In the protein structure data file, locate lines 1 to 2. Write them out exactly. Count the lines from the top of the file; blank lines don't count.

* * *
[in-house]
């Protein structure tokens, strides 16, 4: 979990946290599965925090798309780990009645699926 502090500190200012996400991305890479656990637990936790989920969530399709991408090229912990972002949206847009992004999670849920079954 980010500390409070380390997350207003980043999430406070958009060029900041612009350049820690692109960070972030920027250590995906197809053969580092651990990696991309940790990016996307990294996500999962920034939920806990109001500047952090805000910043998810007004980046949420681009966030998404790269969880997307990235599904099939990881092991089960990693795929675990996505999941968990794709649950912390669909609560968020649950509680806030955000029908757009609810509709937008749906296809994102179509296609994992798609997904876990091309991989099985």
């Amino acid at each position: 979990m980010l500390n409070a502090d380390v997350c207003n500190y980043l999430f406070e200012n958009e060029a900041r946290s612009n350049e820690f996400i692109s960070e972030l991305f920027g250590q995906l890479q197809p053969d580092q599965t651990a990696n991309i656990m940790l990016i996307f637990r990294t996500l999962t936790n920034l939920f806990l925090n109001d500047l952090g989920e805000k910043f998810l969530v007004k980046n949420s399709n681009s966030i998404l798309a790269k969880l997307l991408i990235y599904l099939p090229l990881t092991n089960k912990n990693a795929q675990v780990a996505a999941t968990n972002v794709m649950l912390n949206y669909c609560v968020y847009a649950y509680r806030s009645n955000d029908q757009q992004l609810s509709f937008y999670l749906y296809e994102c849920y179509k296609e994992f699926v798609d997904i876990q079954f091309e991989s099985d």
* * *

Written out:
[in-house]
């Protein structure tokens, strides 16, 4: 979990946290599965925090798309780990009645699926 502090500190200012996400991305890479656990637990936790989920969530399709991408090229912990972002949206847009992004999670849920079954 980010500390409070380390997350207003980043999430406070958009060029900041612009350049820690692109960070972030920027250590995906197809053969580092651990990696991309940790990016996307990294996500999962920034939920806990109001500047952090805000910043998810007004980046949420681009966030998404790269969880997307990235599904099939990881092991089960990693795929675990996505999941968990794709649950912390669909609560968020649950509680806030955000029908757009609810509709937008749906296809994102179509296609994992798609997904876990091309991989099985």